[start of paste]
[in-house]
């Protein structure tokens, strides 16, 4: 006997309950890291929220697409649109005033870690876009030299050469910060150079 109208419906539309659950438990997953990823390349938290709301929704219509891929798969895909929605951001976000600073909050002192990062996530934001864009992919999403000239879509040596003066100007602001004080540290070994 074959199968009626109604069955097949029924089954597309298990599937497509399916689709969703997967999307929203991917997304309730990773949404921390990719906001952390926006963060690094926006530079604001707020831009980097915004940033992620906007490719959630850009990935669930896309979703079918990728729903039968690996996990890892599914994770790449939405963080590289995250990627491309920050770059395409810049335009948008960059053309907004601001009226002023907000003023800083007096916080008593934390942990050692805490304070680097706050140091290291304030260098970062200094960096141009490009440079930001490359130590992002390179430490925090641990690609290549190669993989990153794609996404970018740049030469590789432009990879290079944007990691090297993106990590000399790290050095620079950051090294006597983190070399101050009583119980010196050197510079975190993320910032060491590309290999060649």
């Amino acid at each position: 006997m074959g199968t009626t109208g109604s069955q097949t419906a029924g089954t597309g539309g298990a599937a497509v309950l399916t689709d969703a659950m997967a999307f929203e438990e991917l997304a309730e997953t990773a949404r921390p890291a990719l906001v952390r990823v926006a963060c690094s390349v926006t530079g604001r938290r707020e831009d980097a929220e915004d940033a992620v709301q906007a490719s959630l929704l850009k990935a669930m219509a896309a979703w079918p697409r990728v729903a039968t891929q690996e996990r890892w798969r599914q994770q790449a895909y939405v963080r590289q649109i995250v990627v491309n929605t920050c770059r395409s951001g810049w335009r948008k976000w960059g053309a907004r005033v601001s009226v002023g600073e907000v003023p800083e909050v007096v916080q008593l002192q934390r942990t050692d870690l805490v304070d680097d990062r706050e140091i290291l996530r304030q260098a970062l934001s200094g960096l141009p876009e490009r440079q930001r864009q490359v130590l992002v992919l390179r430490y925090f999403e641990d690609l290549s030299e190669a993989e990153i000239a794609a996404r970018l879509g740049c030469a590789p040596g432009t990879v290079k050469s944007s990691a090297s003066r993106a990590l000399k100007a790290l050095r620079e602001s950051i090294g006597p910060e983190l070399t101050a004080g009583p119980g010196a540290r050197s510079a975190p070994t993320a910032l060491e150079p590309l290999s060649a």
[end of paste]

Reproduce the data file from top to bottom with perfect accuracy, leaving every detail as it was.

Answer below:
[in-house]
């Protein structure tokens, strides 16, 4: 006997309950890291929220697409649109005033870690876009030299050469910060150079 109208419906539309659950438990997953990823390349938290709301929704219509891929798969895909929605951001976000600073909050002192990062996530934001864009992919999403000239879509040596003066100007602001004080540290070994 074959199968009626109604069955097949029924089954597309298990599937497509399916689709969703997967999307929203991917997304309730990773949404921390990719906001952390926006963060690094926006530079604001707020831009980097915004940033992620906007490719959630850009990935669930896309979703079918990728729903039968690996996990890892599914994770790449939405963080590289995250990627491309920050770059395409810049335009948008960059053309907004601001009226002023907000003023800083007096916080008593934390942990050692805490304070680097706050140091290291304030260098970062200094960096141009490009440079930001490359130590992002390179430490925090641990690609290549190669993989990153794609996404970018740049030469590789432009990879290079944007990691090297993106990590000399790290050095620079950051090294006597983190070399101050009583119980010196050197510079975190993320910032060491590309290999060649």
């Amino acid at each position: 006997m074959g199968t009626t109208g109604s069955q097949t419906a029924g089954t597309g539309g298990a599937a497509v309950l399916t689709d969703a659950m997967a999307f929203e438990e991917l997304a309730e997953t990773a949404r921390p890291a990719l906001v952390r990823v926006a963060c690094s390349v926006t530079g604001r938290r707020e831009d980097a929220e915004d940033a992620v709301q906007a490719s959630l929704l850009k990935a669930m219509a896309a979703w079918p697409r990728v729903a039968t891929q690996e996990r890892w798969r599914q994770q790449a895909y939405v963080r590289q649109i995250v990627v491309n929605t920050c770059r395409s951001g810049w335009r948008k976000w960059g053309a907004r005033v601001s009226v002023g600073e907000v003023p800083e909050v007096v916080q008593l002192q934390r942990t050692d870690l805490v304070d680097d990062r706050e140091i290291l996530r304030q260098a970062l934001s200094g960096l141009p876009e490009r440079q930001r864009q490359v130590l992002v992919l390179r430490y925090f999403e641990d690609l290549s030299e190669a993989e990153i000239a794609a996404r970018l879509g740049c030469a590789p040596g432009t990879v290079k050469s944007s990691a090297s003066r993106a990590l000399k100007a790290l050095r620079e602001s950051i090294g006597p910060e983190l070399t101050a004080g009583p119980g010196a540290r050197s510079a975190p070994t993320a910032l060491e150079p590309l290999s060649a």